Love them or hate them, the modern GOP has a lengthy and complicated relationship with the NERPs (Northeastern Republican Politicians). For much of the modern generation of conservatives, the pesky party members in the upper right (small “r”) corner of the nation have represented everything from a thin margin of victory in the national head count to a constant source of aggravation and angst for their Leftish to libertarian votes. In times of national conservative privation, the Republicans in the northeast seem to fall first, and when the lean season ends they are the last to return. But in recent cycles, they’ve been making something of a comeback.
One of the best examples of this phenomenon is the New York Republican congressional delegation. The population shifts in this particular herd would put the head count of the California condor to shame. In the 108th Congress, during the bad old days of Bill Clinton, New York sent 13 Republicans to the Hill. By the time of the Great Post Obama Extinction Event in 2009, their numbers totaled precisely three. Since that time they’ve managed to double their field strength to six, but not all of the shortcomings have been due to national, fickle tides. One of the classic examples of self-inflicted wounds was seen during 2009’s special election in the North Country, then known as the 23rd District. Dede Scozzafava provided a painful lesson in the midst of what was otherwise a conservative resurgence, and a reliably Right side seat wound up going to the Democrats.
This year the tide seems to be pushing in the GOP’s direction once again. Having been reconfigured as the 21st District following the 2010 census, the North Country appears to be on the verge of electing a thirty-year-old Republican firebrand in the person of Elise Stefanik. (Who will be the youngest woman ever elected to the House. Take THAT, war on women!) And Elise isn’t the only sign of the times in the Empire State. Down in the Democrat Heart of Darkness, Republicans hang on to the 11th Congressional District like grim death. But in this election cycle, that moniker became a bit too prophetic when their representative, Michael Grimm, found himself facing charges ranging from misremembering the filing deadline for many of his tax debts to racketeering. If there were ever a ripe opportunity for the Democrats to shove a foot in the door on Staten Island this was certainly it. And yet, in the current climate, Grimm is still hanging on in the polls. To be sure, a portion of this phenomenon could be attributed to… shall we say, family loyalty. But it also hints that the locals are willing to overlook a lot, rather than offering the Democrats another vote in the lower chamber during Barack Obama’s closing act.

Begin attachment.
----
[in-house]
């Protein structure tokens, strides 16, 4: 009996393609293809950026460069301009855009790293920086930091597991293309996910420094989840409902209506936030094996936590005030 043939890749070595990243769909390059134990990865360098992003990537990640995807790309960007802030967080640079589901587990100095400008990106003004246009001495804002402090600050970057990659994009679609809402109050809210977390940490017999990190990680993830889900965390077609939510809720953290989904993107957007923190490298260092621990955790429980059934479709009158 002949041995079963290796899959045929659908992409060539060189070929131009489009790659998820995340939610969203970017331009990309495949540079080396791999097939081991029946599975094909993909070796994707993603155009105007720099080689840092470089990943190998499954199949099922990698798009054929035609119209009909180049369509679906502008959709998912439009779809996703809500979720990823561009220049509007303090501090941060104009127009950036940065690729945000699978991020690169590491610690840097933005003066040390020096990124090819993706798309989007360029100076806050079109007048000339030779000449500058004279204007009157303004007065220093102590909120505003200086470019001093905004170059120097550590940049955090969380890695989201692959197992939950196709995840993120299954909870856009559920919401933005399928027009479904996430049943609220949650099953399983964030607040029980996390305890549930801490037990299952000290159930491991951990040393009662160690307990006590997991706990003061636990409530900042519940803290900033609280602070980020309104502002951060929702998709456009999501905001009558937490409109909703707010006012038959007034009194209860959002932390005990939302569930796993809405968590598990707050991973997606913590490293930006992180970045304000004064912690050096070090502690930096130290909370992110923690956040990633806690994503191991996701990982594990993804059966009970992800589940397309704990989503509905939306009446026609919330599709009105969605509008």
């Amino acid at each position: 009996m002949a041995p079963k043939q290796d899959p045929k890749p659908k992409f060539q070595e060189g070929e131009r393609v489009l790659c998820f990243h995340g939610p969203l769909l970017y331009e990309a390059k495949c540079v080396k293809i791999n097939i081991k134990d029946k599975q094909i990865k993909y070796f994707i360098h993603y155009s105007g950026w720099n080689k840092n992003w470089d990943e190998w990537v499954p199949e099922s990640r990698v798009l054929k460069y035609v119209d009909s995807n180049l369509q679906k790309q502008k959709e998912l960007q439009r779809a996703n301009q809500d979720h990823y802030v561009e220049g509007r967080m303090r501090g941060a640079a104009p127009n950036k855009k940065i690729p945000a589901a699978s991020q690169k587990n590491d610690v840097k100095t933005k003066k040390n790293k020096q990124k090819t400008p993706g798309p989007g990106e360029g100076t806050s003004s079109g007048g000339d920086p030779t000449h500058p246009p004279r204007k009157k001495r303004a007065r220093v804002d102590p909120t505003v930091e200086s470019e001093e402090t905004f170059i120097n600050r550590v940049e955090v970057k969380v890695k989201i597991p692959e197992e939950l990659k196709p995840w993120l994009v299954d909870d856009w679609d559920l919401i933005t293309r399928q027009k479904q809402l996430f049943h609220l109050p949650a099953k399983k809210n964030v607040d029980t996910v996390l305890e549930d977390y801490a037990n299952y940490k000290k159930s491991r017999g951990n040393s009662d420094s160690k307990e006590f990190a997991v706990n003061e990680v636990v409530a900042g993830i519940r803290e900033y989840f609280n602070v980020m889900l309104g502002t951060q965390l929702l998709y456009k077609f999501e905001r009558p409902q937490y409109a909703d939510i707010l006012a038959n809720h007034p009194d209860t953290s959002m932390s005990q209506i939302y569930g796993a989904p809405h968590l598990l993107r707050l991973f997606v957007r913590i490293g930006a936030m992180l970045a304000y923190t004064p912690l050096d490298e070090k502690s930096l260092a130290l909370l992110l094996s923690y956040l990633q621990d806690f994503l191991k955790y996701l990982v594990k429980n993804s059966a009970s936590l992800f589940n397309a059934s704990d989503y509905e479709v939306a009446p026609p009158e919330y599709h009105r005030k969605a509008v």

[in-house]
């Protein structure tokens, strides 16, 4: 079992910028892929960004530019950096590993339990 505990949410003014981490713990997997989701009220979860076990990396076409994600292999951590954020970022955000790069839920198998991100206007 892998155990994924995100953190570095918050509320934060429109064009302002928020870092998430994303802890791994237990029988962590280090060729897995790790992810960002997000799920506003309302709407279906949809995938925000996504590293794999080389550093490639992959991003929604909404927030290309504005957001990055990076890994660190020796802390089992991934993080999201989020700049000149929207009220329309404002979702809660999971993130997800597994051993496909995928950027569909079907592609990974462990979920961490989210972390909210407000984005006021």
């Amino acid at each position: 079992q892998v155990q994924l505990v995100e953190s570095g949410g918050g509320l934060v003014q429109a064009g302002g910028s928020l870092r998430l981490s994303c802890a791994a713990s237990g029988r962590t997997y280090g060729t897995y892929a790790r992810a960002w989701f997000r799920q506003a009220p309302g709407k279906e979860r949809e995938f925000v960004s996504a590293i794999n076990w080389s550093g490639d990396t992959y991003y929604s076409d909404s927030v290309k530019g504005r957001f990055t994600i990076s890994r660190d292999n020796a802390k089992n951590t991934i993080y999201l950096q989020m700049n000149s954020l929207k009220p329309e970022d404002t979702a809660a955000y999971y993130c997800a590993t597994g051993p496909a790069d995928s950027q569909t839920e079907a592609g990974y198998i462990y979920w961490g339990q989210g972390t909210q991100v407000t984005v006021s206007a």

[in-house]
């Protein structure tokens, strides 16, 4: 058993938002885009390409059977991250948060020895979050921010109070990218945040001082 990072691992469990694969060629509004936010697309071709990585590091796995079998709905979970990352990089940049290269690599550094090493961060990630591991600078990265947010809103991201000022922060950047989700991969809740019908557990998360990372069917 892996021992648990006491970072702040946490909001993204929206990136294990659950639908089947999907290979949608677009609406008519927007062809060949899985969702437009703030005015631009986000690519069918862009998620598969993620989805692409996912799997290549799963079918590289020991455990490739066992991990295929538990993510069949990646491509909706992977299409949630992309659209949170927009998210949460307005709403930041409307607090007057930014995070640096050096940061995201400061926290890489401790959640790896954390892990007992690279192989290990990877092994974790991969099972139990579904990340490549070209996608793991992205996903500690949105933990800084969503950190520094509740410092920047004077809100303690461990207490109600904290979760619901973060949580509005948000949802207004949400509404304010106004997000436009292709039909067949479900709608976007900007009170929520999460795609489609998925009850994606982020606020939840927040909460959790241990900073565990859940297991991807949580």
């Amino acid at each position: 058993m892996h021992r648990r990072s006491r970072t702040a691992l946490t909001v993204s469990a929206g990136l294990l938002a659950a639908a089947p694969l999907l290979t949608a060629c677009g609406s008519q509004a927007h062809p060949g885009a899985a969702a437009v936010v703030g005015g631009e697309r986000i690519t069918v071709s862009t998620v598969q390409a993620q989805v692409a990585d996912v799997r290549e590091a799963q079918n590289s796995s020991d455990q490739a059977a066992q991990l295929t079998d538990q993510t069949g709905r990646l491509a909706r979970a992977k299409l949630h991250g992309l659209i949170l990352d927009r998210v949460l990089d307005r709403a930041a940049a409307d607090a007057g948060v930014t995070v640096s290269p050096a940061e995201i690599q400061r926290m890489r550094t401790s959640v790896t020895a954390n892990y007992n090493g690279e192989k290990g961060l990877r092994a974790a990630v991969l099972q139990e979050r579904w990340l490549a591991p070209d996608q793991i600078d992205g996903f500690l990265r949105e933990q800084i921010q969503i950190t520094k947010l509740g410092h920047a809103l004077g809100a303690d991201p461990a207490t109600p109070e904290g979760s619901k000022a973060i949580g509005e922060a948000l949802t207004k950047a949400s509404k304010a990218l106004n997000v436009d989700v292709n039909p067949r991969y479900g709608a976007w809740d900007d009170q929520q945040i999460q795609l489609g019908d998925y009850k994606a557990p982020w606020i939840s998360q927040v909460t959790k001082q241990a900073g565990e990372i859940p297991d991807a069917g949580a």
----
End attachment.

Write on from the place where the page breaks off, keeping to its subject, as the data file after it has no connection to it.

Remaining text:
New York hasn’t sent a Republican to the Senate since Al D’Amato lost to Chuck Schumer in 1998. Other seats in the region, such as the Class III seat in Connecticut, have witnessed dispendious campaigns by the GOP (see 2010) which could have bankrupted several Central American nations, but produced embarrassing double-digit losses. And yet some other northeastern enclaves have fared better, with additional bright spots on the horizon. One half of the Maine Sisters — Olympia Snowe — has since retired, and the GOP probably misses her more than conservative stalwarts might have thought since they inherited Angus King in her place. But Susan Collins is still hanging in there, and she currently holds a daunting lead over her challenger. Perhaps more amazing is the story currently unfolding in nearby New Hampshire. Scott Brown’s original win in Massachusetts was seen as something of an electoral fluke, and his bona fides as a solid citizen of the Granite State are a bit fluid to say the least. And yet he’s in there swinging with a fighting chance to pull this off next week.
If everything — or even most things — swing the way Republicans would like on November 4th, the GOP stands to experience a minor expansion of their hold on the House and capture a razor-thin majority in the Senate. (If things go south in Kansas, said upper chamber lead could conceivably include Greg Orman, a man so devoted to conservative principles that he’s stated he will caucus with whichever party holds the majority leader’s chair.) If this scenario comes to pass, the Republican power base will once again be beholden, in part, to a group of renegade NERPs who tend to frustrate the conservative base at nearly every turn. They are hesitant to promote American exceptionalism abroad by force of arms and some of them tend towards rather weak-knee positions on gun rights. Nearly to a man — or woman — they aren’t the sort of folks you look to for a vote on most of the social issues. But what will the party do with them in the run-up to the next presidential election cycle?
The NERPs are used to being targets of disdain by movement conservatives. They don’t tend to attract money from national conservative groups and have had to find ways to develop their financing elsewhere. They don’t often receive choice committee assignments out of the gate and none of them expect to be taken seriously in terms of national office aspirations. (With apologies to Chris Christie, who seemingly can expect anything short of the moon and stars.) In short, they’ve been used to being on the short end of the stick from their party.
But the GOP will once again need them on the road to 2016. So, should they expect the usual round of calls for primaries against them in favor of True Conservatives? Or will they be part of the larger team this time? We have a bit less than 24 months to see if we learned any of the lessons from 2006.